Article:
Tuesday, August 31, 2010

The Solitudes of August - IX

Sometimes the dream turns into something real:
the silver edges of the heavenly river
re-appear as asphalt cul-de-sac,
the spiral hum of galaxies
become the cry of crickets as they die,
the vap'rous gold of August evenings
dissolves to forests, fattens into blackness.

The pyramid light on the temples of the Gods
who dispense perfection in the robes of men
is only the poems of Mahender Dudani
and the homes to the orphans of Greenwich.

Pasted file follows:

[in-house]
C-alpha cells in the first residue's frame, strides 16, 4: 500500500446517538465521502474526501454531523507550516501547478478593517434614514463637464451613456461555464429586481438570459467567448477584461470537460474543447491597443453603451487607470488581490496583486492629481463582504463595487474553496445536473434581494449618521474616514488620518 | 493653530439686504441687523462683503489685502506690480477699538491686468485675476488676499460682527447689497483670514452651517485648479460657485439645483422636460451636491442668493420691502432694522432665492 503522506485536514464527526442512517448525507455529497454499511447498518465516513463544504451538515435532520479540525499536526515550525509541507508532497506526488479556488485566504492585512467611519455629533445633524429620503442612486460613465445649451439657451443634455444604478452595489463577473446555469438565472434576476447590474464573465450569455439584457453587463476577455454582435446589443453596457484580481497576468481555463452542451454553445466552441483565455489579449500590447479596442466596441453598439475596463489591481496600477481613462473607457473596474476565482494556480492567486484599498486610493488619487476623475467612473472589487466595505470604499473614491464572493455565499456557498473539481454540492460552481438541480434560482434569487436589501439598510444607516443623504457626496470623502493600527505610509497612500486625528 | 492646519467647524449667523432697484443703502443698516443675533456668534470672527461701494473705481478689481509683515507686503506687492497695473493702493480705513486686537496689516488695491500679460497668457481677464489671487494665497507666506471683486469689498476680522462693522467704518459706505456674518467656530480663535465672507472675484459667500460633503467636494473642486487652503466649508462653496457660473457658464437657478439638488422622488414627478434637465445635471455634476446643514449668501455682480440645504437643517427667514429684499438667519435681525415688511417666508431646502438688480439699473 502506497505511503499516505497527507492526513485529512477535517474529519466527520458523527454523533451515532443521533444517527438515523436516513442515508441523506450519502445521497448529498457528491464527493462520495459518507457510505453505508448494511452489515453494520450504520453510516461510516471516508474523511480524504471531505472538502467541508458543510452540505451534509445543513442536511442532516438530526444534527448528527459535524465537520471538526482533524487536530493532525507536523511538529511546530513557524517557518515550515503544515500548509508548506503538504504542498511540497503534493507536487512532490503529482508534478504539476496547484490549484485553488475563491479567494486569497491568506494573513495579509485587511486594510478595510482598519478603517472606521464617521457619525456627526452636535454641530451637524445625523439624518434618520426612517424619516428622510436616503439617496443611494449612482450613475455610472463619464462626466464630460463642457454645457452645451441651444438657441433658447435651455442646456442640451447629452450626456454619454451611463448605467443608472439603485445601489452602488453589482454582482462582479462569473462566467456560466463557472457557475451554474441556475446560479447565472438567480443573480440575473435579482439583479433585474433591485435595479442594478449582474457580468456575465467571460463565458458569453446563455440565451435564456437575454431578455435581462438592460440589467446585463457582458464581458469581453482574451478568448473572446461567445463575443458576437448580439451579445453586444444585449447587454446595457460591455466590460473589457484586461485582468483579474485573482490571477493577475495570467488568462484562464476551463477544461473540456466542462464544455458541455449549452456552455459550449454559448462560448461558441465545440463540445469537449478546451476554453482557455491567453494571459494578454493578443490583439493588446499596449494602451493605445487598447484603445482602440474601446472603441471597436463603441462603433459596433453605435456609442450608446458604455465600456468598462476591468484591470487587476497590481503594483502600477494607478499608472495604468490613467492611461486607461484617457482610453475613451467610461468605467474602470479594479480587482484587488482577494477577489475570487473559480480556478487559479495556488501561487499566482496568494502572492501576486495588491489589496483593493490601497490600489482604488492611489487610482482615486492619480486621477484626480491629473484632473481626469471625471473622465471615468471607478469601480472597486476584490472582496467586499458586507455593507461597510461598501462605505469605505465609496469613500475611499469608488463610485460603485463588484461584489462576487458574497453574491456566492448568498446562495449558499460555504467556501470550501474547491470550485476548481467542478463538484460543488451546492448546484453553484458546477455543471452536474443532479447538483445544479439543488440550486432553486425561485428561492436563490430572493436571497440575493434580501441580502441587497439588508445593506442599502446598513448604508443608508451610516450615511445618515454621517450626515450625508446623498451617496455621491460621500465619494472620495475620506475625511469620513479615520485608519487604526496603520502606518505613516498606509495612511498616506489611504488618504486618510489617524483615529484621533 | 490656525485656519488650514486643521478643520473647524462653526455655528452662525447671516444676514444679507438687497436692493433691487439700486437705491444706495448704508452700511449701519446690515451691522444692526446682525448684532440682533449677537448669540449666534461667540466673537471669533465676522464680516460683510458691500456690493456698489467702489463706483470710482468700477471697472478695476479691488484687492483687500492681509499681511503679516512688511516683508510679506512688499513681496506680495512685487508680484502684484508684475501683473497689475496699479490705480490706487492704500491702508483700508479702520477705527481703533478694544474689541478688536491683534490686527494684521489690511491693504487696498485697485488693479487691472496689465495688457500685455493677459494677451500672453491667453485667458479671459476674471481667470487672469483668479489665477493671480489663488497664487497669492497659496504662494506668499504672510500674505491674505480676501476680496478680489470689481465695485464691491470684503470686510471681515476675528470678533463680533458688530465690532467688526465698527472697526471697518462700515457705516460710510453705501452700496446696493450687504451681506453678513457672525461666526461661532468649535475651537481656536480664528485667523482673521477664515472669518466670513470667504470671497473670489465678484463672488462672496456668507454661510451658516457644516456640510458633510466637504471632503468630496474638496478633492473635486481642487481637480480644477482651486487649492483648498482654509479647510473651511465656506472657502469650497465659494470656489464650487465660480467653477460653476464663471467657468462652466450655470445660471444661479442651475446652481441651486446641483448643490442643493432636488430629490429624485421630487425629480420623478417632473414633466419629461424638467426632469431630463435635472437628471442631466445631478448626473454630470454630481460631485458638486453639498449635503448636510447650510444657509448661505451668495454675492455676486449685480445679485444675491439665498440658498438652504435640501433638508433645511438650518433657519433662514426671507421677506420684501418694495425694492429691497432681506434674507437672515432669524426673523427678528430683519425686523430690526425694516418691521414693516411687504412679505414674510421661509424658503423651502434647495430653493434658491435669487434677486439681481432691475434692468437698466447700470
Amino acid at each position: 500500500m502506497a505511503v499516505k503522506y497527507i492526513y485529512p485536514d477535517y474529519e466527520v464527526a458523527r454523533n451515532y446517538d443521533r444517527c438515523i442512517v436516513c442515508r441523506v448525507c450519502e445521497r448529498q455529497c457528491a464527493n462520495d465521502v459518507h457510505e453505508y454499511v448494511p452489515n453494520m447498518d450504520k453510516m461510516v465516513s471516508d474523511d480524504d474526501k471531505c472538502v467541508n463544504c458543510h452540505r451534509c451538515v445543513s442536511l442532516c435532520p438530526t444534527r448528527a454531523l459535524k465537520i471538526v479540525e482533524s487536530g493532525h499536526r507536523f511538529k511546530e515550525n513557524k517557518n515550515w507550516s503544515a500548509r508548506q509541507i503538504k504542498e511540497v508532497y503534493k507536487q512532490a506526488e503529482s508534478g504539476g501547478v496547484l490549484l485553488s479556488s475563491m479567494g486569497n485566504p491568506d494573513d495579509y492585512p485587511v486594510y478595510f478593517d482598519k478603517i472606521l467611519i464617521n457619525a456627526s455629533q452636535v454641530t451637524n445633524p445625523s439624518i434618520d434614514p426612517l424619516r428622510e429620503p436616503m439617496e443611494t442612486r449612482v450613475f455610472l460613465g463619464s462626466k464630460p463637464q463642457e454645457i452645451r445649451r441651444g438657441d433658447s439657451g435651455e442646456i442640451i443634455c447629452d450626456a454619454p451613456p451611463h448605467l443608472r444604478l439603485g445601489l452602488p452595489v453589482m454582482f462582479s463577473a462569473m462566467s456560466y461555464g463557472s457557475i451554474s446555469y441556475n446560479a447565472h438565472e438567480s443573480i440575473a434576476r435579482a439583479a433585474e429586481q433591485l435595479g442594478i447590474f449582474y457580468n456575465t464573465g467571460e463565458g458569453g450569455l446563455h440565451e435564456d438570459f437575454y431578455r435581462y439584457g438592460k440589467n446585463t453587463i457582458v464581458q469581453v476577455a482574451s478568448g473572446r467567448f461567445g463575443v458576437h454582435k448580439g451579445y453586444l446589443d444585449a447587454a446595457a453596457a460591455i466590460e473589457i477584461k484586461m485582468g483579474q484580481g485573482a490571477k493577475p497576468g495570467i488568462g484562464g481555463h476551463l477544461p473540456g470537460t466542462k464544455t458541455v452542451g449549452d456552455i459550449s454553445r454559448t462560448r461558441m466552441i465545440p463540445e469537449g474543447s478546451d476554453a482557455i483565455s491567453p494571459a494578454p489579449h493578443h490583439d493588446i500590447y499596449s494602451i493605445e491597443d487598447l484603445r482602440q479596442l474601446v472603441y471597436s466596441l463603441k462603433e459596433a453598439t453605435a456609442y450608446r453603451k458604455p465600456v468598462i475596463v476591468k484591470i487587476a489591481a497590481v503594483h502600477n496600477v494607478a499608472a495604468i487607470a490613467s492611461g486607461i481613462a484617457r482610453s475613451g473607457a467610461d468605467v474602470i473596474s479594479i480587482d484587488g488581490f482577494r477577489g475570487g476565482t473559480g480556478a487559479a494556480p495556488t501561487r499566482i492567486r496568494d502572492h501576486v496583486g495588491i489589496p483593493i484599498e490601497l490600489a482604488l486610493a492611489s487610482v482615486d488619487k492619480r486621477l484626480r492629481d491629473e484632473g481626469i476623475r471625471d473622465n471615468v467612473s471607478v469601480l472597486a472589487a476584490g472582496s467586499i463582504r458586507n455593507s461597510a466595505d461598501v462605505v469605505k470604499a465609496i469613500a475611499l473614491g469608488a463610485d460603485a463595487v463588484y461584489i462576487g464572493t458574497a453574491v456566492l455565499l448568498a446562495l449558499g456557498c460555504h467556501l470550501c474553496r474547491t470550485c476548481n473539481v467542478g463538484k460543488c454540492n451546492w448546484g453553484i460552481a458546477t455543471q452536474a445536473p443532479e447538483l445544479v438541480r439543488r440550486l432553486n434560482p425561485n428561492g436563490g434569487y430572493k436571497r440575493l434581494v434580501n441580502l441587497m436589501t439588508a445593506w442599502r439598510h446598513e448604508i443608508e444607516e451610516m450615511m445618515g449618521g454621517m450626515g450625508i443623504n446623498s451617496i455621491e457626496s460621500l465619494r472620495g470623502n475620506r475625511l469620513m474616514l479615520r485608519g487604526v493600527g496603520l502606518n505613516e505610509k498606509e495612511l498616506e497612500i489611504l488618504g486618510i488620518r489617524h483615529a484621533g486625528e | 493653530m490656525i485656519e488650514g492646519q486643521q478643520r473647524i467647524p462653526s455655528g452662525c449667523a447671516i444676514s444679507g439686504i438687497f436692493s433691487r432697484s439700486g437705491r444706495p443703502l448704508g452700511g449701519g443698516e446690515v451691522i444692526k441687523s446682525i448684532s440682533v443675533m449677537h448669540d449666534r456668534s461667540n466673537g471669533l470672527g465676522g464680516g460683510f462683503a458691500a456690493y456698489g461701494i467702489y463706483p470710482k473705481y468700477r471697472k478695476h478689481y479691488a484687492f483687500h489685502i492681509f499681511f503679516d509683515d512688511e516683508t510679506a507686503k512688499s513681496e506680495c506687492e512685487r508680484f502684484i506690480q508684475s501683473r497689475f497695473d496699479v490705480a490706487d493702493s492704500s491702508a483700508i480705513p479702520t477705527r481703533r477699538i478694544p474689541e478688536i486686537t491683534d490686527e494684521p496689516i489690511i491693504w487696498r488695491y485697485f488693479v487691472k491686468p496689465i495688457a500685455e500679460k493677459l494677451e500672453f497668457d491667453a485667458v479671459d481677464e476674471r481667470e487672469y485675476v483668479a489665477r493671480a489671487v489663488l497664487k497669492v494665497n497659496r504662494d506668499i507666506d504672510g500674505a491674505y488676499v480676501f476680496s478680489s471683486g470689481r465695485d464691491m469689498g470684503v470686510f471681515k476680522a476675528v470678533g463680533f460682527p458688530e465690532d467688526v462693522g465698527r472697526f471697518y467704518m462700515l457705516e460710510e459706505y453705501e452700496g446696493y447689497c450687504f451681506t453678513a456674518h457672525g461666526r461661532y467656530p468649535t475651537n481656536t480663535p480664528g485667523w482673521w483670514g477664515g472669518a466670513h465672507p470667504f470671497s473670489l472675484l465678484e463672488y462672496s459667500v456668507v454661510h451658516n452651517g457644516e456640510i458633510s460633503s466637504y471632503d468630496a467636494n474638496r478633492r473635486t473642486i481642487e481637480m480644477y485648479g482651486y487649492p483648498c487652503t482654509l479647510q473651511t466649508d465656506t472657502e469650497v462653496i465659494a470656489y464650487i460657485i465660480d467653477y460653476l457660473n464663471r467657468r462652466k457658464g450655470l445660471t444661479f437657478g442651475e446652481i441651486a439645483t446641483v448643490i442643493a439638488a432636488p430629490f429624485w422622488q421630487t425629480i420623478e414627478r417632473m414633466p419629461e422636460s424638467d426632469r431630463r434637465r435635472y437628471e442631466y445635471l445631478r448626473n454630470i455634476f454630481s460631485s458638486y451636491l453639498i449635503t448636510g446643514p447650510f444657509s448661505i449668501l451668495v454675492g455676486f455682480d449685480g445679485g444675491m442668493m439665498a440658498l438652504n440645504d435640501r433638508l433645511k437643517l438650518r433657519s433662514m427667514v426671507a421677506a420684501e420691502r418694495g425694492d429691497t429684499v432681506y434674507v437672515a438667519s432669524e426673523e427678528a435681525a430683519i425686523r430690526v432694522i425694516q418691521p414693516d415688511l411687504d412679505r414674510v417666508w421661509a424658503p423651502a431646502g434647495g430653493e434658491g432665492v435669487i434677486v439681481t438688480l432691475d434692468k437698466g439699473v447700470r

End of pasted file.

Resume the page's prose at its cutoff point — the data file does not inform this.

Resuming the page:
The love of squirrels and power lines and lovers
turns to an emptiness in my center
like a light snorts from a match.

It is then, when this exercise in profusion is finally stilled,
and the first yellow lozenges collect in the grass
that I realize how crowded my loneliness has become,
how pale of a presence reality is,
how there is nothing but dream in this thick air.

It's a place designed for sleeping,
for windows with no blinds
to look on other windows
with the fragrant dust of morning light
the only thing inside.